Paul Tassi writing for Forbes:
In terms of buying new films, studios are so far behind the times it’s laughable. Most often they want you to buy the $30 Blu-ray so you can get the “Ultraviolet” copy as well that plays on a few digital devices. Please, how about I’ll give you $10 for the new Harry Potter, and I’ll watch it whenever and wherever I want? This is a negotiation where at any time, your customer could just go download the damn movie for free, and they’re doing you a favor by even considering picking it up legally. And you have the nerve to think it’s on YOUR terms? That’s not how negotiation works. It may not be right, but it’s reality, and they have to face it.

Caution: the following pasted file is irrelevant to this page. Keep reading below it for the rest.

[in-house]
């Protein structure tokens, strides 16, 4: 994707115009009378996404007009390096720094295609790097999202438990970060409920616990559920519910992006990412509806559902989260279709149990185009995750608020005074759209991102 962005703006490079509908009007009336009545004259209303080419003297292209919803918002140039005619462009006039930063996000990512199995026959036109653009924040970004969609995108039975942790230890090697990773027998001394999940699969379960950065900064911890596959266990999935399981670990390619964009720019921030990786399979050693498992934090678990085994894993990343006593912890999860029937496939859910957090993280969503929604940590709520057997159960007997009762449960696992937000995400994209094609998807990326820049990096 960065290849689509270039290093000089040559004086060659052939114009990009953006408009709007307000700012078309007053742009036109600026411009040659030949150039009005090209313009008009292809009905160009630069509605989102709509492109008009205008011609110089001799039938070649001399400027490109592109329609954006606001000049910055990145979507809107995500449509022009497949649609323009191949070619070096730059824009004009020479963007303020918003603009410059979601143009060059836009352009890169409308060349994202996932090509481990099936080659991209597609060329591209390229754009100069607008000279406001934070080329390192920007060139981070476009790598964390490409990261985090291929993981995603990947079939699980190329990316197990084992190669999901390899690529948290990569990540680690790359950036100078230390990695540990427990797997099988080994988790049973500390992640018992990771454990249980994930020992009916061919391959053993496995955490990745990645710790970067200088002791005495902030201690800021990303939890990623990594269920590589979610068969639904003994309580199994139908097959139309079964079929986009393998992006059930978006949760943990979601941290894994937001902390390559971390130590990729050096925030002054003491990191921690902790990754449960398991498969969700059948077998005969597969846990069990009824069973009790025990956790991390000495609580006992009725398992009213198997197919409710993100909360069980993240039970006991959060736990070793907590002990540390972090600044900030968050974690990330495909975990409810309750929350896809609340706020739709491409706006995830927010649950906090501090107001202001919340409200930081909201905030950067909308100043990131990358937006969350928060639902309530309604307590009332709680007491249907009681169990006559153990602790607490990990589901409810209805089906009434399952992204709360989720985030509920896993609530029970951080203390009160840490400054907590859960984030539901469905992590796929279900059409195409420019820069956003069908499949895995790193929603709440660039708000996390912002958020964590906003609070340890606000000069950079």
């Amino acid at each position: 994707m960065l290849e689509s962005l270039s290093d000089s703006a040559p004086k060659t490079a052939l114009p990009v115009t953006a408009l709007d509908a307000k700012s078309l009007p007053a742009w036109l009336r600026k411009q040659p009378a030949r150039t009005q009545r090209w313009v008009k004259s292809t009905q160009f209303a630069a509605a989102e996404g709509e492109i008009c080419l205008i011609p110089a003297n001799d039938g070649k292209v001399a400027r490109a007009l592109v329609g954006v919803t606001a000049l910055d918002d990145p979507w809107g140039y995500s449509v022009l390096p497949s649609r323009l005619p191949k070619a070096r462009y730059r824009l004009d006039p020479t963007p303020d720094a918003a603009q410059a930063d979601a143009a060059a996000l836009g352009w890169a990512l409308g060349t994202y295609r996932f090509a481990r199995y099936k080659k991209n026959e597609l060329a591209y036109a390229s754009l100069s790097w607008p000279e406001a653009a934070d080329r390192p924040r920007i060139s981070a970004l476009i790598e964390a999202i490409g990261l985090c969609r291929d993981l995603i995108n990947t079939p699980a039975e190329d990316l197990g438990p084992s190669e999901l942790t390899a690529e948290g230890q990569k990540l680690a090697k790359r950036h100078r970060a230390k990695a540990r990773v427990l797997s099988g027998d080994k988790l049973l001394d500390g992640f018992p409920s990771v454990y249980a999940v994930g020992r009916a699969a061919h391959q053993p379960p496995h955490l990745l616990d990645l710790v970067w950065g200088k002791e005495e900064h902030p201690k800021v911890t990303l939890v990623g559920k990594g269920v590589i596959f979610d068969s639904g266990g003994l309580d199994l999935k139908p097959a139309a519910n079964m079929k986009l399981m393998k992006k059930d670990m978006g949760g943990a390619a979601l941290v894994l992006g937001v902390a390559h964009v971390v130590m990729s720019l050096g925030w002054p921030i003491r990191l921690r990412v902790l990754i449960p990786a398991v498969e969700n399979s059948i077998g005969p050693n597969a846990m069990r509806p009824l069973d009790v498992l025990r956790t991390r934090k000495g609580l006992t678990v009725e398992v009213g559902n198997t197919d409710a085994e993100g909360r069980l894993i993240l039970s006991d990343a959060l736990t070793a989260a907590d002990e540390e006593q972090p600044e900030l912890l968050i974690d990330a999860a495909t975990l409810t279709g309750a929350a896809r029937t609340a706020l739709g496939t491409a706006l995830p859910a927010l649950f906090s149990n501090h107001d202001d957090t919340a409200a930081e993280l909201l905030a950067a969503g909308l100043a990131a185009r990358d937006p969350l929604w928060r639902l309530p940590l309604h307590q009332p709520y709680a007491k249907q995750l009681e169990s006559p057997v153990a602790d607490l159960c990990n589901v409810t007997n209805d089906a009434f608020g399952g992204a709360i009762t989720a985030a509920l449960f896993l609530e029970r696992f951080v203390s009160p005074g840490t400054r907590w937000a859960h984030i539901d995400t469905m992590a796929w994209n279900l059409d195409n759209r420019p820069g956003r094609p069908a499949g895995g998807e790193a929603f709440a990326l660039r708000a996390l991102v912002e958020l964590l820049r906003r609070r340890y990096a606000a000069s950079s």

Paul’s main argument is for a Steam-like client for movies. There are downsides to this model, but in my opinion the benefits greatly outweigh them. There were many doubts about Steam when it was first introduced, but it has since become extremely popular and is my tool of choice for buying games.
The bottom line: Hollywood has to make their content easier to access than any illegal alternative with a pricing model that consumers can swallow. Legislation is not the answer.